Directed by Ron Underwood, starring Eddie Murphy, Randy Quaid, Rosario Dawson, Joe Pantoliano, Peter Boyle and Pam Grier.

From the early days of the 'Beverly Hills Cop' films and 'Trading Places', Eddie Murphy has comfortably shouldered the funny black guy role. Film after film, he pulls off the same Eddie-Murphy–in-stand-up-mode, unable to make any role his own. Even the full make-up/expensive costuming for 'The Nutty Professor'/'The Klumps', fail to camouflage his lack of versatility as an actor.

Here he gets to run riot in a big-budget intergalactic caper that has about as much comedy as the moon has oxygen. Murphy plays Pluto Nash, an ex-smuggler turned nightclub owner who falls foul of the lunar Mafioso when he refuses to sell his club to corrupt gangster Rex Crater. Forced to flee for his life when the place is bombed, he vows to track down Crater in a bid to save his livelihood. Thus begins a rather benign series of scrapes aided by waitress Dina (Rosario Dawson) and his aging robot bodyguard Bruno (Randy Quaid).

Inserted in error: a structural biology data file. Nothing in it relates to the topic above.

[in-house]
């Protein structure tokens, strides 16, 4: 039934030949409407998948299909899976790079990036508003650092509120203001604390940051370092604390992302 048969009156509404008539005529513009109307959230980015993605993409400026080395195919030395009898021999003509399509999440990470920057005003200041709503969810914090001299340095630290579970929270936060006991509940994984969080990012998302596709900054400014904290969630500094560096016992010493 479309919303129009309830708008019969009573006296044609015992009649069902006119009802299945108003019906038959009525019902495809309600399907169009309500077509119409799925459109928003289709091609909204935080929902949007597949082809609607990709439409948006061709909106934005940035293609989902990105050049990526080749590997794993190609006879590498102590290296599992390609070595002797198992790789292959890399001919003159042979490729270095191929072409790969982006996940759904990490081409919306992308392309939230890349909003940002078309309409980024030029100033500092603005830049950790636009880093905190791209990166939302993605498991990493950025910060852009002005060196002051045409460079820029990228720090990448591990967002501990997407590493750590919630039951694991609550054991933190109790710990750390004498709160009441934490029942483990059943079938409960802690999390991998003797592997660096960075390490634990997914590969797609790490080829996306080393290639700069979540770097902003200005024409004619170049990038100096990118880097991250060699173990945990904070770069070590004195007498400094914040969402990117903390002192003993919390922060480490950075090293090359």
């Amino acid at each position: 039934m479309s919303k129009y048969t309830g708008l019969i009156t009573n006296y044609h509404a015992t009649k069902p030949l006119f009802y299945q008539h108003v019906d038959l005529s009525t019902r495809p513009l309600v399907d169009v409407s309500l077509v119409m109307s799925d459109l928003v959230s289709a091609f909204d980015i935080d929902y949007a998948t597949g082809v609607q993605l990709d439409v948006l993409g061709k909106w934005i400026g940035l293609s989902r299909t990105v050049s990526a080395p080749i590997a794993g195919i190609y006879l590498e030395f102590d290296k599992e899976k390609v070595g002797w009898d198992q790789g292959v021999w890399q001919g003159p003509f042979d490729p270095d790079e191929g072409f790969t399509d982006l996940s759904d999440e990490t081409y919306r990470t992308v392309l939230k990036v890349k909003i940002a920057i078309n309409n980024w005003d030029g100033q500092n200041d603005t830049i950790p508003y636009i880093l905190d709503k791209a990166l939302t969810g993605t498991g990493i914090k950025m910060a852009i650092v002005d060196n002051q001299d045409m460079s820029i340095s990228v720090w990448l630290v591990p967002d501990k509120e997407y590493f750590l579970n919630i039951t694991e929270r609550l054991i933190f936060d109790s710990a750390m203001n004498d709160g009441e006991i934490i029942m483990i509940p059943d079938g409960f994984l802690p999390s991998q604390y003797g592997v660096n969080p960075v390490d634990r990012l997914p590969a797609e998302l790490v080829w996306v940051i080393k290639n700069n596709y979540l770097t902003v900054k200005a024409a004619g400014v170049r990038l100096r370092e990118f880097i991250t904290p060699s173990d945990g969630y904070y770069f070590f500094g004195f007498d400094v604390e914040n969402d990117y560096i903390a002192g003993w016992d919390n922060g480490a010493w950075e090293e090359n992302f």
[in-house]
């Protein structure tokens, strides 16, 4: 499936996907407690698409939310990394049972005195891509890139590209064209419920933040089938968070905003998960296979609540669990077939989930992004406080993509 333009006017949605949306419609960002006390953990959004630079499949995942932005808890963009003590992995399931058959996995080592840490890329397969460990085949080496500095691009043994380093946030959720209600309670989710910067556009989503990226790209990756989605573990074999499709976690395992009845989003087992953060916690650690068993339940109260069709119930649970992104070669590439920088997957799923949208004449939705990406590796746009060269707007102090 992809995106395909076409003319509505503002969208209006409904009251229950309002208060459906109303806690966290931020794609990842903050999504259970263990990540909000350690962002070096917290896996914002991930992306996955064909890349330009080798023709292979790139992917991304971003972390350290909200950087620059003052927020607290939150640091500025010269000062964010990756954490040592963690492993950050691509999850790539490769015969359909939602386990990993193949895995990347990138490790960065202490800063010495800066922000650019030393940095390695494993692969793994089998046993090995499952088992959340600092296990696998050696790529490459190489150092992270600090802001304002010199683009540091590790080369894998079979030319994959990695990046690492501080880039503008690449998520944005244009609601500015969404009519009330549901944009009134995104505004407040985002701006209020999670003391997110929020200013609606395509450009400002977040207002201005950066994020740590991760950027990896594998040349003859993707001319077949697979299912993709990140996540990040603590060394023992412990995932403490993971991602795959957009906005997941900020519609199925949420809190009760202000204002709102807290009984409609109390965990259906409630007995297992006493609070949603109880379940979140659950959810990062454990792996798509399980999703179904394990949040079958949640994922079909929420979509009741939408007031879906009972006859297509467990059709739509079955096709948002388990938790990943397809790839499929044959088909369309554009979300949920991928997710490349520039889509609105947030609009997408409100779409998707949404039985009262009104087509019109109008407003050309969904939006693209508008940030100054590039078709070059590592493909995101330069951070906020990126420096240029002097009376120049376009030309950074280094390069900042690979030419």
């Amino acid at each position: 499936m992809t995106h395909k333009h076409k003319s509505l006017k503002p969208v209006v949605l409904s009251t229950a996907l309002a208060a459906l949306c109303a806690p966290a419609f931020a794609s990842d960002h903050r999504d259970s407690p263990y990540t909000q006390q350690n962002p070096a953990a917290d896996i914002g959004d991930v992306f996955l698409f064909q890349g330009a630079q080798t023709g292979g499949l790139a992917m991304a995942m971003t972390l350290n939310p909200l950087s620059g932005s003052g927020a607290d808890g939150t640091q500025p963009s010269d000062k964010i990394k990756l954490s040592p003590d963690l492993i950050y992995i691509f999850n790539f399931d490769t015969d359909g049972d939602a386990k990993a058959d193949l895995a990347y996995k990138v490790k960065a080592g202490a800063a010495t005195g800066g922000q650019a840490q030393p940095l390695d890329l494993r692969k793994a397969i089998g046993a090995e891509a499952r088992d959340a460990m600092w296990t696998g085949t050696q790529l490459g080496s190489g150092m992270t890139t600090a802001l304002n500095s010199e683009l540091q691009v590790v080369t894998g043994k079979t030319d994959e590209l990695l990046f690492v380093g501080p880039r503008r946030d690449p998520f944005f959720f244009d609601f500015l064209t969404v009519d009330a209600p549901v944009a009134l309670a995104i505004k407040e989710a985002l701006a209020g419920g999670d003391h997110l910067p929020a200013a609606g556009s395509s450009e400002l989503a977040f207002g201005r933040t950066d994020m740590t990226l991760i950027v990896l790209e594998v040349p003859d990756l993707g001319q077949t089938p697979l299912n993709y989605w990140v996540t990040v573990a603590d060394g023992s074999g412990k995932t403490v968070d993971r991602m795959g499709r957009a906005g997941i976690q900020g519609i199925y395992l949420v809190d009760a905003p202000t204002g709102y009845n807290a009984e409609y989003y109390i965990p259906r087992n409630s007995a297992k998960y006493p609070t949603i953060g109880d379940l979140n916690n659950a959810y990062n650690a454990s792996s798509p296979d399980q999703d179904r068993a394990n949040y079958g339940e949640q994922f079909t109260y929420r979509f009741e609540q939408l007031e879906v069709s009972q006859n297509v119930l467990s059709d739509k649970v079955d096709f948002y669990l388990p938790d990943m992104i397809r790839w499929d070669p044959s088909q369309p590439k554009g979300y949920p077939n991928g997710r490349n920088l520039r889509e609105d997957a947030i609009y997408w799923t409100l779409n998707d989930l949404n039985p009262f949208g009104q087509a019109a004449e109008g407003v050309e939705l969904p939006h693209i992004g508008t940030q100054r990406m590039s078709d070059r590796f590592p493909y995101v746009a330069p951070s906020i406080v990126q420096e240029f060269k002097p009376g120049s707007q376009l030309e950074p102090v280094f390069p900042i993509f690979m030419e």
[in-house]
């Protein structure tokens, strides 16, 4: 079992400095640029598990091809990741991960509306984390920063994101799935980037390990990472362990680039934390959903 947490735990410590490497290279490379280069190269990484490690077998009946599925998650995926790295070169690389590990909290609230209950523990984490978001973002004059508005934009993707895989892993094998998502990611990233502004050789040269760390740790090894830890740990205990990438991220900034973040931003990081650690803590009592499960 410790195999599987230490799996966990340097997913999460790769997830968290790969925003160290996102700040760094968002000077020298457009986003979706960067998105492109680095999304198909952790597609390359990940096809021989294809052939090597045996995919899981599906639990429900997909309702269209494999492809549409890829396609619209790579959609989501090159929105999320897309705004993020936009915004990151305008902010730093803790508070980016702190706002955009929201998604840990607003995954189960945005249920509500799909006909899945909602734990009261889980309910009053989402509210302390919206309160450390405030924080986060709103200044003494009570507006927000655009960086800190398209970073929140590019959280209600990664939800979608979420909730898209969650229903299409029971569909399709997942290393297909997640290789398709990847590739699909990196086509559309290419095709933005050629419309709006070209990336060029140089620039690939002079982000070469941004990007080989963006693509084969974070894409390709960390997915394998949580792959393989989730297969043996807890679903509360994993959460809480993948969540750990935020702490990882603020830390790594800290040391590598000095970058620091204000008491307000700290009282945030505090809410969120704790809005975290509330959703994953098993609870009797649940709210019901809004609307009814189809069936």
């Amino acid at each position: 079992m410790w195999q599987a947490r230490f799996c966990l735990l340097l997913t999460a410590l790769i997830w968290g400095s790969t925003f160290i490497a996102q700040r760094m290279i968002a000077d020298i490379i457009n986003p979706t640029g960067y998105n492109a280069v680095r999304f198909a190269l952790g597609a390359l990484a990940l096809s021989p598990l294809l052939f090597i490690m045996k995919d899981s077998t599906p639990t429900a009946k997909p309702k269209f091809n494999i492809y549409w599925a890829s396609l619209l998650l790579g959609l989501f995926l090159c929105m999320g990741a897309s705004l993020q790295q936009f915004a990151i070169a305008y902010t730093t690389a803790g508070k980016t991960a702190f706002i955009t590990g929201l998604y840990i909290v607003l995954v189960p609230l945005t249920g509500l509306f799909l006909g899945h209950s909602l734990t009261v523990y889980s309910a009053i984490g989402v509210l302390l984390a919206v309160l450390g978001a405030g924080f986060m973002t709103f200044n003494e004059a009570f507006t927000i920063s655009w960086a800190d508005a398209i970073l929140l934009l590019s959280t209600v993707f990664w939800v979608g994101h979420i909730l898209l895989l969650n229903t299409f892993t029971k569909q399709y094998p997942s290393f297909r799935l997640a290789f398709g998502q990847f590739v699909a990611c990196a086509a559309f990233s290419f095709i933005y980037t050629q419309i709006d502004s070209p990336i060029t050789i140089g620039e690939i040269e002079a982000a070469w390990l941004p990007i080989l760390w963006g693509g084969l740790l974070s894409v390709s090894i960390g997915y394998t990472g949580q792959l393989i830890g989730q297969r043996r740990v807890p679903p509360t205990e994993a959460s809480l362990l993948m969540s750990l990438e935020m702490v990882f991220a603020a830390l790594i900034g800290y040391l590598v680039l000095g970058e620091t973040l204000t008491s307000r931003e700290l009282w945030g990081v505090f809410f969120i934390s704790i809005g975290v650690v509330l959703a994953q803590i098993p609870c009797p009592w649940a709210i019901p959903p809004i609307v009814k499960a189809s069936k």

As with many films that have tried to recreate a non-Earth colony, 'Pluto Nash' borrows a lot of imagery from 'Bladerunner' (ubiquitous neon, talking ads on giant screens, floating transportation). The film relies largely on special effects in the shape of matte painting, digital shots, blue screens and motion control cameras. While some of this works very well, it has gone the route of the 'Star Wars' prequels, where astronomically expensive effects are favoured over plot and story.

If Murphy is miscast and unfunny, the other casting choices seem equally bizarre. Randy Quaid is irritating as the Dusty Bin of robots, Bruno. Rosario Dawson is wooden eye-candy and Joe Pantoliano is only an adequate villain. John Cleese pops up as an electronic chauffeur while Pam 'Coffy' Grier steps in as Pluto's sassy mama. The intergalactic blockbuster certainly ain't what it used to be as this poor vehicle demonstrates. Why not ditch a couple of those blue screens in favour of a decent comedy script-writer?

Sinéad Gleeson